“Right now, it’s almost abstract—just numbers on paper—but the real educational benefit will come at the end, when it’s raised into position and the students can see and appreciate the forces at play,” says Sause.
Success requires both disciplines
“In this particular project, art and engineering are inextricably linked,” says Pessiki, who contributed to the design of the project’s foundation elements, and provided hands-on training to the students in the fabrication of the foundation’s reinforcing steel cages. “Success requires both disciplines.”
Pessiki adds that his department is continuing to pursue stronger interactions with the art and architecture department, and that this project is but one example.
“We share many outstanding students with that department, such as students who are concentrating their studies in structural engineering and architecture,” Pessiki says. “In the future, I expect to see many similar projects—projects that challenge our students in both the art and engineering aspects of constructing the built environment.”
Adds Viscardi: “It’s a great thing to have students see the boundaries between art and architecture and to blur it.”
Fantauzzi’s visit to Lehigh was made possible through the contribution of an anonymous donor, who is supporting a visit to Lehigh’s department of art and architecture for an artist or architect each year.
“When they told me that I could select a person for the first year, Frank was at the top of the list,” says Viscardi. “He has a great deal of credibility with this type of work, and I thought it would be a great experience for the students to work alongside someone of his stature to create this installation.”
“Labor is what pulls you together”
The team constructs the 30 by 40-foot wide woven grid.
Viscardi said that he put together a class of 13 students to work with Fantauzzi, who visited the Lehigh campus for about two or three days every other week of the spring semester. Although the majority of the students came from with an architectural background, the opportunity to work alongside engineering experts broadened their academic perspective, Viscardi says.
“Labor is what pulls you together,” he says. “You get to know each other, and the conflicts simply don’t exist. You start to create truly integrated learning.”
One of the students, Geoff Brock ’05, said the interdisciplinary project filled a long-standing urge to “leave my footprint” somewhere on the Lehigh campus.
“Not only did this give me that opportunity, but it truly represents a marriage a civil engineering and architecture,” Brock says. “The two departments are joined to form a connection that I believe has been ‘under-celebrated’ in the past, and one that is now not only convenient, but essential.”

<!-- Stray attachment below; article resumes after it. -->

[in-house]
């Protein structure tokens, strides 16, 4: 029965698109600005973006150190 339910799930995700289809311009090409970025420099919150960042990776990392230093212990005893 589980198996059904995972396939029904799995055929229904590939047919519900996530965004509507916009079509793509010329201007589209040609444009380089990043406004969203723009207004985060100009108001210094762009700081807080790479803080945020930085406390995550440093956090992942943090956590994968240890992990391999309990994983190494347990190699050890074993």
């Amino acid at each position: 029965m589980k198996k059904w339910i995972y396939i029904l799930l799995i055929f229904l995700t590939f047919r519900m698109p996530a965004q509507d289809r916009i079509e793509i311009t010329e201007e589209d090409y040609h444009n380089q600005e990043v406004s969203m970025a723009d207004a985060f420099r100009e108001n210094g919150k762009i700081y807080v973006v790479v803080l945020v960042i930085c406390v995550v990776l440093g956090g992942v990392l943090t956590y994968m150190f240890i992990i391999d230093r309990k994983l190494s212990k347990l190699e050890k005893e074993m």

Brock said he was inspired by seeing civil engineering students assisting the architectural students, who were discovering the power of reinforced concrete.
“I felt that I was constantly learning, teaching and working at the same time,” he says.
Art and architecture major Sam Kirk ’06, said that he appreciated the rare opportunity to work alongside both engineers and artists to “create a technically advanced piece of professional art.
“Since I aspire to be a professional artist, exposure to these types of situations will be invaluable to me,” Kirk says.
Adds Viscardi: “What’s great about this is that architecture students are realizing that there is art in engineering, and engineering students are realizing that architects just don’t dream – they know how to make things, too.”
Maintaining the art within
Although the project is officially completed, it is not fully evolved, Viscardi notes.
“Unlike a piece of sculpture, the installation will activate the site,” he says. “As the rebar rusts, it will start to blend in with the ground. In 10 years time or so, it will have grass growing up on it and it will almost look like a phenomena you happen upon, with the earth rising up.”
Viscardi has chronicled the project from its inception, videotaping and photographing the phases. Hopefully, he says, he and his students could produce a booklet or DVD that shows the progression of the project and could inspire future collaborations.
“In this case,” he says, “we truly took the mundane and made it extraordinary. When the students leave here, they’ll find out soon enough that architecture is a very demanding profession, and hopefully this experience taught them that it’s important to retain the sense of art within it.”
For more information on this project, please call (610) 758-3610.